Running is one of the most simple and basic practices yet can be the most problematic forms of exercise for many. As humans we are designed to run, and to run long distance, so don’t give up on the weekend trots because here are some great exercises to have you gliding along the track and overtaking that guy with his ipod strapped to his arm.
Running can place high demands on the body if you have poor biomechanics. As Jacinda, AKA Yoda, has told us recently, a 5km run will result in around 1,500 bone-jarring steps each leg. The ground reaction forces of running are around three times body weight with every step, so if your average 75kg runner ran 5km, that would equate to nearly 334,000kg of force dissipated through one foot, one ankle, one knee, one hip and the back. So creating a strong and stable base with good biomechanics is vital.
There is a mountain of evidence suggesting that periodised strength/resistance training used concurrently with endurance training can be an effective strategy in reducing musculoskeletal running injuries.
Incorporate these simple exercises into your training regime and reap the benefits of improved speed, power and efficiency.
Single Leg Deadlift
Why: To increase hamstring, glute and lower back strength along with ankle, knee, hip and core stability.
How: Standing on one leg, core switched with spine in neutral, bend forward to grasp weight. Keep pelvis level, push through the floor while bringing hips forward to starting position.
Quantity: 4 sets x 12 repetitions
Why: To improve core stability
How: With a band anchored to a pole parallel to the body, bring tension onto the band with both hands starting at chest. Keep the core switched on to prevent any twisting of the body as you press the band out.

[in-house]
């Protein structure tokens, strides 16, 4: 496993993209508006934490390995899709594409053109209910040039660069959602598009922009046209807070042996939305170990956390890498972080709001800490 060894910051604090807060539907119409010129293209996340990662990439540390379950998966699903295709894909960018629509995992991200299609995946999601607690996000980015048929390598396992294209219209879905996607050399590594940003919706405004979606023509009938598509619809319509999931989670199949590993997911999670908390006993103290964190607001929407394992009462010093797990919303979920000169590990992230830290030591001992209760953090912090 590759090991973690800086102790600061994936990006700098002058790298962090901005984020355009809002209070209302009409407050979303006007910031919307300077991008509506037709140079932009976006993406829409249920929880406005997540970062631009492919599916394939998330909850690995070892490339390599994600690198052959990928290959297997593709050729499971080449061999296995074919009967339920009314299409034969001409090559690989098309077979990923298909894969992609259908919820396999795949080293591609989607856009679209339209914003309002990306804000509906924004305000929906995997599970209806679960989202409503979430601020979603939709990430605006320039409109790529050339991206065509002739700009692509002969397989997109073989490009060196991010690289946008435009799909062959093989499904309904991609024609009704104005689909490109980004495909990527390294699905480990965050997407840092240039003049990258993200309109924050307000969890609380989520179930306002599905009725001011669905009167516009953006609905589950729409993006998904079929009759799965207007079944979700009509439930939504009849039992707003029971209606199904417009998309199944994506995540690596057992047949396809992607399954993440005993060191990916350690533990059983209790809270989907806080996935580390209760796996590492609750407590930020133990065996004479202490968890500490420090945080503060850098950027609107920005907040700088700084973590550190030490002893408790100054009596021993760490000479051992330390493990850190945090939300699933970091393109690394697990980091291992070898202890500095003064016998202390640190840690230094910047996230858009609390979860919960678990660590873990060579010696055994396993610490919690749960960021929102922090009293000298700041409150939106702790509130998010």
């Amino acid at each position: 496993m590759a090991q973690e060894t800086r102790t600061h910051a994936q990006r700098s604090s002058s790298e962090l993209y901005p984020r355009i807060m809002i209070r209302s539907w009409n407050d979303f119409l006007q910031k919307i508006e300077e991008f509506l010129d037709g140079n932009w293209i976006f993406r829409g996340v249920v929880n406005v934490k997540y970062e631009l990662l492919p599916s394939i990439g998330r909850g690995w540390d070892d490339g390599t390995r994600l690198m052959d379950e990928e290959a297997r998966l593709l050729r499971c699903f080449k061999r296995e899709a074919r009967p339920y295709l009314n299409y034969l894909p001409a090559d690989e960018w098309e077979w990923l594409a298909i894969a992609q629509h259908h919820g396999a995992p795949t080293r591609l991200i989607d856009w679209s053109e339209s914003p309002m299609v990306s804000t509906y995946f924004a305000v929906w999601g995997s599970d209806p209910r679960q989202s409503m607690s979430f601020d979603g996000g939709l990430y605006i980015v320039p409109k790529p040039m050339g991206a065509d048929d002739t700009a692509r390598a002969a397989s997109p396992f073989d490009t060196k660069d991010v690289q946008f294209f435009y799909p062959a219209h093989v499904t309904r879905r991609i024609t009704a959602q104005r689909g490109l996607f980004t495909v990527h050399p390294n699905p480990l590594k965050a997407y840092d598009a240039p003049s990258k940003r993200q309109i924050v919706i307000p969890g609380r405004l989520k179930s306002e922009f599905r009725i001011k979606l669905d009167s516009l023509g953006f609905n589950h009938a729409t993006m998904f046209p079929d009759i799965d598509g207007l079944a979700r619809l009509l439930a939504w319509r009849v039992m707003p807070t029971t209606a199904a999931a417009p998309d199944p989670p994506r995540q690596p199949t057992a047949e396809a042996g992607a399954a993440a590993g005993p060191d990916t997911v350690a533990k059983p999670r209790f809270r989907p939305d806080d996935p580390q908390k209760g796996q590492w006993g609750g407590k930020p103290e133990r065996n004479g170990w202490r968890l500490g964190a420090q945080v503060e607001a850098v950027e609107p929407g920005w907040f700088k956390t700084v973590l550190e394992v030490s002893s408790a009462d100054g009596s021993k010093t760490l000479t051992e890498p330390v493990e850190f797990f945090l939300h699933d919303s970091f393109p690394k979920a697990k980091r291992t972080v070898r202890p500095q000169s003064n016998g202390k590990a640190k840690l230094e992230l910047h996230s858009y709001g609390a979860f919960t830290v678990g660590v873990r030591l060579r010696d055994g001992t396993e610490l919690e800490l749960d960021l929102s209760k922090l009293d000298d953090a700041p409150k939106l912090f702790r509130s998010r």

Quantity: 3 sets x 15 repetitions
Feet Raised Bridge
Why: To increase hamstring, glute and lower back strength=
How: With feet raised on a bench, push through heels while maintaining a neutral spine left hips until legs and body are in a straight line.
To advance this, use one leg. Be sure to maintain good core control to prevent the pelvis tilting while pushing up.
Quantity: 3 sets x 20 repetitions
Knee Banded Squats
Why: To improve lower limb strength and hip stability
How: with a band looped around legs, just below the knees, begin squat movement while constantly pushing knees out against the band.
Quantity: 4 sets x 20 repetitions
Single Leg Hop
Why: To improve lower limb stability while practicing being light on foot.
How: Standing on a box, with one leg fall forward with the majority of weight landing on the front foot. Quickly and lightly rebound back up to be level with planted foot. Keep pelvis level and stable throughout the movement.
Quantity: 3 sets x 40 seconds
Take home: combine strength and resistance training with running specific exercises to optimise your running potential and reduce the risk of injury.
James is a passionate and explosive AFL back pocket. He is a physio at Evolutio in Melbourne coming from an experienced background in AFL, Strength & Conditioning and has completed a 45km trail run out at Mt Buller. James Currently works out of our South Yarra clinic at GW Performance on Tuesday afternoons and Fridays, Kew at the Workshop 3101 on Mondays and Thursdays.